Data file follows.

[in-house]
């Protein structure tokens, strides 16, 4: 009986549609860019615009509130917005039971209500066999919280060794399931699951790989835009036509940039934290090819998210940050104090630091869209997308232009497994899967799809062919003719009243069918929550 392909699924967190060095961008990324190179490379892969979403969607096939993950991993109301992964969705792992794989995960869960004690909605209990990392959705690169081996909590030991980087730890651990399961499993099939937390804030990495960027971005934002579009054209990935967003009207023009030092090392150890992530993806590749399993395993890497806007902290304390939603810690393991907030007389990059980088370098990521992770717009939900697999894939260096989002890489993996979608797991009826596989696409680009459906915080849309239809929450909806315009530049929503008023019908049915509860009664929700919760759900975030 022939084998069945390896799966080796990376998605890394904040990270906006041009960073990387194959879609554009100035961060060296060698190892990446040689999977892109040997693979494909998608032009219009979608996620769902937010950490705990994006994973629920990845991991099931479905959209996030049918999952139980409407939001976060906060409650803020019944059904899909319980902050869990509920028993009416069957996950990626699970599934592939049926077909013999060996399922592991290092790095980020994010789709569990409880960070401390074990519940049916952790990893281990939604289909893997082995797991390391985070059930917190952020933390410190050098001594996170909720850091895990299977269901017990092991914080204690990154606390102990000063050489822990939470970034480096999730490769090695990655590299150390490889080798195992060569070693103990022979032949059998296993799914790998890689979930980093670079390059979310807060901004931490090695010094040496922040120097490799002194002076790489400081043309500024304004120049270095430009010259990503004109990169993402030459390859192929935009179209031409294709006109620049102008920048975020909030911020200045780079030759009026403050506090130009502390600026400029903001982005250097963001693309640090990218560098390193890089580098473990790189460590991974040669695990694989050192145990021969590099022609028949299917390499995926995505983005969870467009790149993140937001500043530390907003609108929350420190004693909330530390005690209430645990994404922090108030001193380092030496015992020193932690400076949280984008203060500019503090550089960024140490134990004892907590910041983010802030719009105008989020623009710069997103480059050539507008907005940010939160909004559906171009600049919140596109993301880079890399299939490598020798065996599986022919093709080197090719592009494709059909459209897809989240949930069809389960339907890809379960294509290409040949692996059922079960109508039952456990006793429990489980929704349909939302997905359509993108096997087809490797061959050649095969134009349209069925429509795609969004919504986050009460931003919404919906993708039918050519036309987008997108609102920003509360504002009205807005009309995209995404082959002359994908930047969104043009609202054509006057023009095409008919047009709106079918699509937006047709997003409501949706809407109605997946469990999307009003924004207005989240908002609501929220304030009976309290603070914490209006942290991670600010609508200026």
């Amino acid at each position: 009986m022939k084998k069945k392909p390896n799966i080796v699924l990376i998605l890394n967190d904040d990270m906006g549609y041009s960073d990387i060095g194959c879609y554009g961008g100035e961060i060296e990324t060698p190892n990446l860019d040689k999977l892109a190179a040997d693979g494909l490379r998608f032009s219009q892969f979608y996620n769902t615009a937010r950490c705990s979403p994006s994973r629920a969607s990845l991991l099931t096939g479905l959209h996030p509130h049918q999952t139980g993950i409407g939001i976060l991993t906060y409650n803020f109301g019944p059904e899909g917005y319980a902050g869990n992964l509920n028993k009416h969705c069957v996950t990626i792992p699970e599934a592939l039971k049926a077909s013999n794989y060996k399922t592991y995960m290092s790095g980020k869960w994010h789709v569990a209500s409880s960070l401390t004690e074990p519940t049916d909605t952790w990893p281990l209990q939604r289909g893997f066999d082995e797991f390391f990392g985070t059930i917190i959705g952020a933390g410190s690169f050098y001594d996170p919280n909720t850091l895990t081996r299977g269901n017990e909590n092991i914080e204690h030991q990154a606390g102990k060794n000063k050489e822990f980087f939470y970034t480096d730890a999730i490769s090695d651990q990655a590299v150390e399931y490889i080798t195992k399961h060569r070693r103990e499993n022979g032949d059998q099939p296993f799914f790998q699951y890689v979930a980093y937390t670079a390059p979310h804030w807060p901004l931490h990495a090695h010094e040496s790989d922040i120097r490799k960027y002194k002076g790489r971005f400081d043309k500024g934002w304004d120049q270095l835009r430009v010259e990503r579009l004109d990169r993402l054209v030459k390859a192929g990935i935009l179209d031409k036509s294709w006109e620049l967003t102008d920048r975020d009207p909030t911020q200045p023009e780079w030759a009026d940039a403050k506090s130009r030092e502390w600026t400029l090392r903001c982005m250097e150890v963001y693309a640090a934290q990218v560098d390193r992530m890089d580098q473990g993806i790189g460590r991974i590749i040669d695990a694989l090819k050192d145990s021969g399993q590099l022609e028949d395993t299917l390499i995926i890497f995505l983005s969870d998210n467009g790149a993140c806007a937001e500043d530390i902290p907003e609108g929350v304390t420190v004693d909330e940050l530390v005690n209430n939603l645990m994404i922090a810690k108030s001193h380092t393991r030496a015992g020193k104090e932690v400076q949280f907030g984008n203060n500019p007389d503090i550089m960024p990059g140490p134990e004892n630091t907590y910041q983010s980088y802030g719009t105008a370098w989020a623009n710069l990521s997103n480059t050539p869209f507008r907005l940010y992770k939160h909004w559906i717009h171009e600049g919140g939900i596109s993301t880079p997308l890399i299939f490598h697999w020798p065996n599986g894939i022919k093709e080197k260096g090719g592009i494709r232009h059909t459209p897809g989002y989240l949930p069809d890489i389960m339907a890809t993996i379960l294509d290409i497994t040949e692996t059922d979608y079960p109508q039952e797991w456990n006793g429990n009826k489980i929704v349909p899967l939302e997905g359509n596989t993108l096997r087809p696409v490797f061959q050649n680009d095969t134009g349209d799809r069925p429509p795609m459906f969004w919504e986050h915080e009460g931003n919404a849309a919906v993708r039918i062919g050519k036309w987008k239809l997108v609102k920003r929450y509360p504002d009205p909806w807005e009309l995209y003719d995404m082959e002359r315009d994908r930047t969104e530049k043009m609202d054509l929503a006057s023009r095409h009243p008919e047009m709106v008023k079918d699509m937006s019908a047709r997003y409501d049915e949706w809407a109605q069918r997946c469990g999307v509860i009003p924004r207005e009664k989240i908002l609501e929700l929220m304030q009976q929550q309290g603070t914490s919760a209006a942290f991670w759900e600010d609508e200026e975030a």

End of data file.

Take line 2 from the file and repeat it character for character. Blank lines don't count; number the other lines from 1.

């Protein structure tokens, strides 16, 4: 009986549609860019615009509130917005039971209500066999919280060794399931699951790989835009036509940039934290090819998210940050104090630091869209997308232009497994899967799809062919003719009243069918929550 392909699924967190060095961008990324190179490379892969979403969607096939993950991993109301992964969705792992794989995960869960004690909605209990990392959705690169081996909590030991980087730890651990399961499993099939937390804030990495960027971005934002579009054209990935967003009207023009030092090392150890992530993806590749399993395993890497806007902290304390939603810690393991907030007389990059980088370098990521992770717009939900697999894939260096989002890489993996979608797991009826596989696409680009459906915080849309239809929450909806315009530049929503008023019908049915509860009664929700919760759900975030 022939084998069945390896799966080796990376998605890394904040990270906006041009960073990387194959879609554009100035961060060296060698190892990446040689999977892109040997693979494909998608032009219009979608996620769902937010950490705990994006994973629920990845991991099931479905959209996030049918999952139980409407939001976060906060409650803020019944059904899909319980902050869990509920028993009416069957996950990626699970599934592939049926077909013999060996399922592991290092790095980020994010789709569990409880960070401390074990519940049916952790990893281990939604289909893997082995797991390391985070059930917190952020933390410190050098001594996170909720850091895990299977269901017990092991914080204690990154606390102990000063050489822990939470970034480096999730490769090695990655590299150390490889080798195992060569070693103990022979032949059998296993799914790998890689979930980093670079390059979310807060901004931490090695010094040496922040120097490799002194002076790489400081043309500024304004120049270095430009010259990503004109990169993402030459390859192929935009179209031409294709006109620049102008920048975020909030911020200045780079030759009026403050506090130009502390600026400029903001982005250097963001693309640090990218560098390193890089580098473990790189460590991974040669695990694989050192145990021969590099022609028949299917390499995926995505983005969870467009790149993140937001500043530390907003609108929350420190004693909330530390005690209430645990994404922090108030001193380092030496015992020193932690400076949280984008203060500019503090550089960024140490134990004892907590910041983010802030719009105008989020623009710069997103480059050539507008907005940010939160909004559906171009600049919140596109993301880079890399299939490598020798065996599986022919093709080197090719592009494709059909459209897809989240949930069809389960339907890809379960294509290409040949692996059922079960109508039952456990006793429990489980929704349909939302997905359509993108096997087809490797061959050649095969134009349209069925429509795609969004919504986050009460931003919404919906993708039918050519036309987008997108609102920003509360504002009205807005009309995209995404082959002359994908930047969104043009609202054509006057023009095409008919047009709106079918699509937006047709997003409501949706809407109605997946469990999307009003924004207005989240908002609501929220304030009976309290603070914490209006942290991670600010609508200026």